470 U. S. 116
, 470 U. S. 123
, 470 U. S. 125
, 470 U. S. 126
(1985). In particular, it is settled law that the rule of deference applies even to an agency's interpretation of its own statutory authority or jurisdiction. See Commodity Futures Trading Comm'n v. Schor, 478 U. S. 833
, 478 U. S. 844
-845, (1986); NLRB v. City Disposal Systems, Inc., 465 U. S. 822
, 465 U. S. 830
, n. 7 (1984) ("We have never . . . held that such an exception [for issues of statutory jurisdiction] exists to the normal standard of review . . .; indeed, we have not hesitated to defer . . ."); see also, e.g., City of New York v. FCC, 486 U. S. 57
, 486 U. S. 64
(1988); Capital Cities Cable, Inc. v. Crisp, 467 U. S. 691
, 467 U. S. 700
(1984); CBS, Inc. v. FCC, 453 U. S. 367
, 453 U. S. 382
(1981); Red Lion Broadcasting Co. v. FCC, 395 U. S. 367
, 395 U. S. 379
-381 (1969); FTC v. Bunte Brothers, Inc., 312 U. S. 349
, 312 U. S. 352
(1941) (dictum). In fact, the arguments relied on by the dissent post
at 487 U. S. 386
-387, have been expressly rejected by this Court -- namely, that agencies can claim no special expertise in interpreting their authorizing statutes if an issue can be characterized as jurisdictional, see Schor, supra,
at 478 U. S. 845
, and that the usual reliance on the agency to resolve conflicting policies is inappropriate if the resolution involves defining the limits of the agency's authority, see, e.g., City of New York v. FCC, supra,
at 486 U. S. 64
, rather than (what is really no different) defining the limits of application of authority it plainly has. Rather, it is plain that giving deference to an administrative interpretation of its statutory jurisdiction or authority is both necessary and appropriate. It is necessary
because there is no discernible line between an agency's exceeding its authority and an agency's exceeding authorized application of its authority. To exceed authorized application is to exceed authority. Virtually any administrative action can be characterized as either the one or the other, depending upon how generally one wishes to describe the "authority." Cf. NLRB v. City Disposal Systems, Inc., supra,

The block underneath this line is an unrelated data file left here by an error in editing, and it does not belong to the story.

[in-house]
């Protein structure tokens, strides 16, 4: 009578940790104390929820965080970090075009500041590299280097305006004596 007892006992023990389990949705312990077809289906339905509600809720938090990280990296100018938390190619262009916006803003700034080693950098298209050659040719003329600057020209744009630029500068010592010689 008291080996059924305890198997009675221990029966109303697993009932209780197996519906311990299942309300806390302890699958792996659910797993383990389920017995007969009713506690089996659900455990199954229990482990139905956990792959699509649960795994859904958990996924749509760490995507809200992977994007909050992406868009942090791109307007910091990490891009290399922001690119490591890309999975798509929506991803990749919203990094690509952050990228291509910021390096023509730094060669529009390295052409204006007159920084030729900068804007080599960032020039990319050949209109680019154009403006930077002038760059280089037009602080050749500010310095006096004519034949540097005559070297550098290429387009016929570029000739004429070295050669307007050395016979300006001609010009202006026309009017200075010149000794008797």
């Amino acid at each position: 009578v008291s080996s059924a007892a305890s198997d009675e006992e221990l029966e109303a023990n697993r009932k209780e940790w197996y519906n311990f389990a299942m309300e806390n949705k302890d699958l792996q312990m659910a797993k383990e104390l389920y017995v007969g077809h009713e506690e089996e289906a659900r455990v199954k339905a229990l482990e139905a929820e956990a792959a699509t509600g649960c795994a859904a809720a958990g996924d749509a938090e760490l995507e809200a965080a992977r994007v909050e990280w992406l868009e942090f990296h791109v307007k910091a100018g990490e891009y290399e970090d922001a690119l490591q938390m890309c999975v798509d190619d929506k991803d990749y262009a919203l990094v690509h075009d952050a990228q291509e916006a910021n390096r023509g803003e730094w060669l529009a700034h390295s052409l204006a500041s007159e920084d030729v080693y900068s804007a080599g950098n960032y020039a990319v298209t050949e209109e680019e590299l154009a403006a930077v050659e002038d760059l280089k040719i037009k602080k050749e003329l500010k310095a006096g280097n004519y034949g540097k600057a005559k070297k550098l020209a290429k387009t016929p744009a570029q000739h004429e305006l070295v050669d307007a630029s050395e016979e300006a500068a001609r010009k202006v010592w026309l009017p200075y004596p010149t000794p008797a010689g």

at 465 U. S. 830
, n. 7. And deference is appropriate, because it is consistent with the general rationale for deference: Congress would naturally expect
Page 487 U. S. 382
that the agency would be responsible, within broad limits, for resolving ambiguities in its statutory authority or jurisdiction. Cf. Chevron U.S.A. Inc. v. Natural Resources Defense Council, Inc., supra,
at 467 U. S. 843
-844. Congress would neither anticipate nor desire that every ambiguity in statutory authority would be addressed de novo
by the courts. To be sure, in defining agency jurisdiction, Congress sometimes speaks in plain terms, in which case the agency has no discretion. But the dissent concedes that, in this case, "[i]f agency deference applied, . . . these prudency issues are sufficiently intertwined that we should defer to FERC's conclusion." Post
at 487 U. S. 386
FERC's interpretation in the present case satisfies the conditions for deference. Under 16 U.S.C. § 824e(a), FERC is responsible for assuring that the rates charged to purchasers of electric energy at wholesale, and the contracts affecting such rates, are not "unjust, unreasonable, unduly discriminatory or preferential." Perhaps (we need not decide the point today) it cannot be considered "unjust, unreasonable, unduly discriminatory or preferential" to hold the participant in a joint venture to that fair proportion of the costs which it contracted in arm's-length negotiations to bear, even though its entry into the contract may have been imprudent. But I think it assuredly can be considered "unjust, unreasonable, unduly discriminatory or preferential" (for purposes of the ends served by the Federal Power Act) to make a participant bear such costs under an imprudent contract it was essentially assigned, through a process in which the overall interests of the affiliated group, rather than the particular interest of the individual affiliate, was paramount. It is entirely reasonable to think that the fairness of rates and contracts relating to joint ventures among affiliated companies cannot be separated from an inquiry into the prudence of each affiliate's participation.